SAN JOSE, Calif. – Qualcomm powered up its plans for wireless charging market, licensing technology to Gill Electronics for an undisclosed sum. The two say they expect to see in 2014 products including cars and office furniture using their implementation of the spec from the Alliance for Wireless Power (A4WP).
The competing Wireless Power Consortium (WPC) was the first to market and claims as many as 8.5 million products have shipped using its Qi technology, some based on chips announced last fall by Texas Instruments. Intel demonstrated its own approach to wireless charging which it said would hit the market later this year.
The A4WP spec adopted by Qualcomm and Gill uses a 6.78 MHz frequency. It avoids the heat generated by the competing WPC technique running several hundred KHz, said Brad Miller, director of advanced development at Gill (Grand Rapids, Mich.). It also uses Bluetooth already embedded in mobile products to create a control channel between the charger and mobile devices.
In addition, the A4WP spec uses smaller antennas than the inductive coils needed for WPC. That allows for greater miniaturization and less potential interference with other wireless signals such as near-field communications, he said.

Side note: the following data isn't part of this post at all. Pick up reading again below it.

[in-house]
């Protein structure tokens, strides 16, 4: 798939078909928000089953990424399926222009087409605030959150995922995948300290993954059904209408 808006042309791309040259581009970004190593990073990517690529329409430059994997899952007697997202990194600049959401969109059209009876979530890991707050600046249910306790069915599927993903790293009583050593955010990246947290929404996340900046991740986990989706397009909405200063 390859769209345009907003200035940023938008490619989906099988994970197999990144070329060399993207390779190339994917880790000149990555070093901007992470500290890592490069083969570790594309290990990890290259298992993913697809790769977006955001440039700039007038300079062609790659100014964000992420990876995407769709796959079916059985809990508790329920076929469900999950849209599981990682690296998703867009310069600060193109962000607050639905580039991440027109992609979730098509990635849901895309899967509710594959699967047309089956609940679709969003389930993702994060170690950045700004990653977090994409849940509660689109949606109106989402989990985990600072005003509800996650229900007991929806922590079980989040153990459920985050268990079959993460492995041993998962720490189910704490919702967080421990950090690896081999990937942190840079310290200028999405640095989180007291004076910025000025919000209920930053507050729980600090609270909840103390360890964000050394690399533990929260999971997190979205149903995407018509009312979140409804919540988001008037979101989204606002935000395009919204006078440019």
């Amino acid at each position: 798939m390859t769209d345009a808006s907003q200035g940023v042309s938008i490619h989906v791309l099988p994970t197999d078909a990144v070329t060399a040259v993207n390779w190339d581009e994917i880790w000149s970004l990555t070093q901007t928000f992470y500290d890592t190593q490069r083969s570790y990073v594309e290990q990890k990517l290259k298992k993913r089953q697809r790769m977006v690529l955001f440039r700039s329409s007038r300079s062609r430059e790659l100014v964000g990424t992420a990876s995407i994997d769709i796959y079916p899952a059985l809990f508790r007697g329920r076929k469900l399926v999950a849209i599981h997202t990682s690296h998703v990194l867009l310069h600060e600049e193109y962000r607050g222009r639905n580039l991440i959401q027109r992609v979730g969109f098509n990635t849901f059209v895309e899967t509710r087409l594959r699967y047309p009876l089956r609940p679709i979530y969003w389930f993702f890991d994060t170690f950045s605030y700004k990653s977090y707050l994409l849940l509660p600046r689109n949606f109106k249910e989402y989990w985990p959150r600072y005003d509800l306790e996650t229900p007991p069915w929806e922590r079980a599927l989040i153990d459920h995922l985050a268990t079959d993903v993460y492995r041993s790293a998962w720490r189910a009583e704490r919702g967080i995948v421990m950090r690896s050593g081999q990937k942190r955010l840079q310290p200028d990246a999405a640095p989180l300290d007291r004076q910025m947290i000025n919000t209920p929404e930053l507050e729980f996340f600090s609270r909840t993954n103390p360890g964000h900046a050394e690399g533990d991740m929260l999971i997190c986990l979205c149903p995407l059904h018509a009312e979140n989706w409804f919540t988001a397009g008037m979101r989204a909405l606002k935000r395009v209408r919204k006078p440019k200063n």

“I expect we will have products in the market by the end of this year, with mass market adoption taking place in 2014 when other A4WP members start delivering consumer devices with the technology already embedded into the devices,” Miller said in an email exchange.
Those products will include aftermarket accessories to add to car storage bins and armrests. Gill also is pursuing design wins in office furniture.
“We have products that can be embedded up inside work surfaces or simply attached to the bottom of any work surface up to 30mm thick and transmit power through the entire work surface while still maintaining the spatial freedom and flexibility to provide different levels of power to different devices at the same time,” he said.
Qualcomm’s WiPower implementation of A4WP lets users charge multiple devices on a single charging surface at the same time, even if they have different power requirements. It delivers up to 22W and enables charging devices without physical contact to charge area, said a Qualcomm spokesman.
By contrast WPC chips released by TI in November enabled a 70 x 20 mm charging area.
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